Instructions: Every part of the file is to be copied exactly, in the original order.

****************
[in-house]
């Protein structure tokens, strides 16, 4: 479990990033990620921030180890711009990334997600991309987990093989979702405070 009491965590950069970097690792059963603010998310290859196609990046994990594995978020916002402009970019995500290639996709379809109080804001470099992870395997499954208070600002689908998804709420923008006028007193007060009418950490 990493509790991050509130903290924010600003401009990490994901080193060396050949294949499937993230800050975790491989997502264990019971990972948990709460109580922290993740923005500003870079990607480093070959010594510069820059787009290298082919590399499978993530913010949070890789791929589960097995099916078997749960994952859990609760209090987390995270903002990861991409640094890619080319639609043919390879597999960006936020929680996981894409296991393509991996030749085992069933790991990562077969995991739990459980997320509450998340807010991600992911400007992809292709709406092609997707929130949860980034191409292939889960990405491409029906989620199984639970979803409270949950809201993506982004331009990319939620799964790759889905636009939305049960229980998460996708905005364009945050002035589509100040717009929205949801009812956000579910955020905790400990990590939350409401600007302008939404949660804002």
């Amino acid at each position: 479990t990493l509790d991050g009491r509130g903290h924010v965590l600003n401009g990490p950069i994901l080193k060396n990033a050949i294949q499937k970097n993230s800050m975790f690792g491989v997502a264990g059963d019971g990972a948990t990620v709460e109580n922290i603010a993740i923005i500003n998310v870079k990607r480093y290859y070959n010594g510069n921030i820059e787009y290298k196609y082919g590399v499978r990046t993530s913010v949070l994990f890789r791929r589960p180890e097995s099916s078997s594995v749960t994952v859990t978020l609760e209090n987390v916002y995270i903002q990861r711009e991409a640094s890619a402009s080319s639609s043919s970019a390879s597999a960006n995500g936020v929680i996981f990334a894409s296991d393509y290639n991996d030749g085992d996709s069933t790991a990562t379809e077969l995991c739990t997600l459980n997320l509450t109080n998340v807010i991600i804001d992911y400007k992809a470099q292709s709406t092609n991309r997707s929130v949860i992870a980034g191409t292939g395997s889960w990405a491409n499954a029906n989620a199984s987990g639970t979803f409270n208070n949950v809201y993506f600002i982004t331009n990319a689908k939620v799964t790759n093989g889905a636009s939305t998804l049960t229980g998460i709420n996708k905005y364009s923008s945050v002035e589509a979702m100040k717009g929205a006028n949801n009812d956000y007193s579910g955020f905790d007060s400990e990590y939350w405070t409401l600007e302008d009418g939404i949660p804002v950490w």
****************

[in-house]
């Protein structure tokens, strides 16, 4: 479990990033990620921030180890711009990334997600991309987990093989979702405070 009491965590950069970097690792059963603010998310290859196609990046994990594995978020916002402009970019995500290639996709379809109080804001470099992870395997499954208070600002689908998804709420923008006028007193007060009418950490 990493509790991050509130903290924010600003401009990490994901080193060396050949294949499937993230800050975790491989997502264990019971990972948990709460109580922290993740923005500003870079990607480093070959010594510069820059787009290298082919590399499978993530913010949070890789791929589960097995099916078997749960994952859990609760209090987390995270903002990861991409640094890619080319639609043919390879597999960006936020929680996981894409296991393509991996030749085992069933790991990562077969995991739990459980997320509450998340807010991600992911400007992809292709709406092609997707929130949860980034191409292939889960990405491409029906989620199984639970979803409270949950809201993506982004331009990319939620799964790759889905636009939305049960229980998460996708905005364009945050002035589509100040717009929205949801009812956000579910955020905790400990990590939350409401600007302008939404949660804002």
């Amino acid at each position: 479990t990493l509790d991050g009491r509130g903290h924010v965590l600003n401009g990490p950069i994901l080193k060396n990033a050949i294949q499937k970097n993230s800050m975790f690792g491989v997502a264990g059963d019971g990972a948990t990620v709460e109580n922290i603010a993740i923005i500003n998310v870079k990607r480093y290859y070959n010594g510069n921030i820059e787009y290298k196609y082919g590399v499978r990046t993530s913010v949070l994990f890789r791929r589960p180890e097995s099916s078997s594995v749960t994952v859990t978020l609760e209090n987390v916002y995270i903002q990861r711009e991409a640094s890619a402009s080319s639609s043919s970019a390879s597999a960006n995500g936020v929680i996981f990334a894409s296991d393509y290639n991996d030749g085992d996709s069933t790991a990562t379809e077969l995991c739990t997600l459980n997320l509450t109080n998340v807010i991600i804001d992911y400007k992809a470099q292709s709406t092609n991309r997707s929130v949860i992870a980034g191409t292939g395997s889960w990405a491409n499954a029906n989620a199984s987990g639970t979803f409270n208070n949950v809201y993506f600002i982004t331009n990319a689908k939620v799964t790759n093989g889905a636009s939305t998804l049960t229980g998460i709420n996708k905005y364009s923008s945050v002035e589509a979702m100040k717009g929205a006028n949801n009812d956000y007193s579910g955020f905790d007060s400990e990590y939350w405070t409401l600007e302008d009418g939404i949660p804002v950490w």